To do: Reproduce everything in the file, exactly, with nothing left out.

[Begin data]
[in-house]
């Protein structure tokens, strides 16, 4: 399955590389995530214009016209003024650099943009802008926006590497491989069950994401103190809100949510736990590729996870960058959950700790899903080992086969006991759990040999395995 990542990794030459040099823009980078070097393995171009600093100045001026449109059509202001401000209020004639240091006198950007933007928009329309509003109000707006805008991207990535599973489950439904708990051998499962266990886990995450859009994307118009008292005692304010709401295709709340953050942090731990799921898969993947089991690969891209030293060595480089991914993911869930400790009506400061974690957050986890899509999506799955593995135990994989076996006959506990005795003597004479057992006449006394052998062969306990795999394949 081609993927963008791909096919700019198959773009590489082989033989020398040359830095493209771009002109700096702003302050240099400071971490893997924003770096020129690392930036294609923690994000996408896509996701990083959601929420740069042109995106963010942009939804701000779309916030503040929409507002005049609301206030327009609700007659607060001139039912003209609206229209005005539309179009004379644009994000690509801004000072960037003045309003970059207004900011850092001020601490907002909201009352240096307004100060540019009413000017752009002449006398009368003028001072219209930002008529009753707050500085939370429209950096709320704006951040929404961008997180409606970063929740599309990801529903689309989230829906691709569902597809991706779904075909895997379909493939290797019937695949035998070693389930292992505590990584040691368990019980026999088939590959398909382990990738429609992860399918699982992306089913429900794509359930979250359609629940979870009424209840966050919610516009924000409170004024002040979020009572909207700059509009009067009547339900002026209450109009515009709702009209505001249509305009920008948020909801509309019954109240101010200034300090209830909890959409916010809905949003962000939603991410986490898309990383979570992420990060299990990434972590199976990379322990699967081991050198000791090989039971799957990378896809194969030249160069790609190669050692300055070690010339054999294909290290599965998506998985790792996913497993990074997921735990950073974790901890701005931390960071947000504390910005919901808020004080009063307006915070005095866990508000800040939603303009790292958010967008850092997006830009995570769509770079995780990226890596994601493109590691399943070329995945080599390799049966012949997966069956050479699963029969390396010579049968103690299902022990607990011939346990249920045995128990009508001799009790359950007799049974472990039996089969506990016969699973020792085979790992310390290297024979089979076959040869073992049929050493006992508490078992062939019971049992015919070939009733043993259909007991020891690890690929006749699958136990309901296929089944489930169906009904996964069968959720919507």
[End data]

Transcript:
[in-house]
């Protein structure tokens, strides 16, 4: 399955590389995530214009016209003024650099943009802008926006590497491989069950994401103190809100949510736990590729996870960058959950700790899903080992086969006991759990040999395995 990542990794030459040099823009980078070097393995171009600093100045001026449109059509202001401000209020004639240091006198950007933007928009329309509003109000707006805008991207990535599973489950439904708990051998499962266990886990995450859009994307118009008292005692304010709401295709709340953050942090731990799921898969993947089991690969891209030293060595480089991914993911869930400790009506400061974690957050986890899509999506799955593995135990994989076996006959506990005795003597004479057992006449006394052998062969306990795999394949 081609993927963008791909096919700019198959773009590489082989033989020398040359830095493209771009002109700096702003302050240099400071971490893997924003770096020129690392930036294609923690994000996408896509996701990083959601929420740069042109995106963010942009939804701000779309916030503040929409507002005049609301206030327009609700007659607060001139039912003209609206229209005005539309179009004379644009994000690509801004000072960037003045309003970059207004900011850092001020601490907002909201009352240096307004100060540019009413000017752009002449006398009368003028001072219209930002008529009753707050500085939370429209950096709320704006951040929404961008997180409606970063929740599309990801529903689309989230829906691709569902597809991706779904075909895997379909493939290797019937695949035998070693389930292992505590990584040691368990019980026999088939590959398909382990990738429609992860399918699982992306089913429900794509359930979250359609629940979870009424209840966050919610516009924000409170004024002040979020009572909207700059509009009067009547339900002026209450109009515009709702009209505001249509305009920008948020909801509309019954109240101010200034300090209830909890959409916010809905949003962000939603991410986490898309990383979570992420990060299990990434972590199976990379322990699967081991050198000791090989039971799957990378896809194969030249160069790609190669050692300055070690010339054999294909290290599965998506998985790792996913497993990074997921735990950073974790901890701005931390960071947000504390910005919901808020004080009063307006915070005095866990508000800040939603303009790292958010967008850092997006830009995570769509770079995780990226890596994601493109590691399943070329995945080599390799049966012949997966069956050479699963029969390396010579049968103690299902022990607990011939346990249920045995128990009508001799009790359950007799049974472990039996089969506990016969699973020792085979790992310390290297024979089979076959040869073992049929050493006992508490078992062939019971049992015919070939009733043993259909007991020891690890690929006749699958136990309901296929089944489930169906009904996964069968959720919507």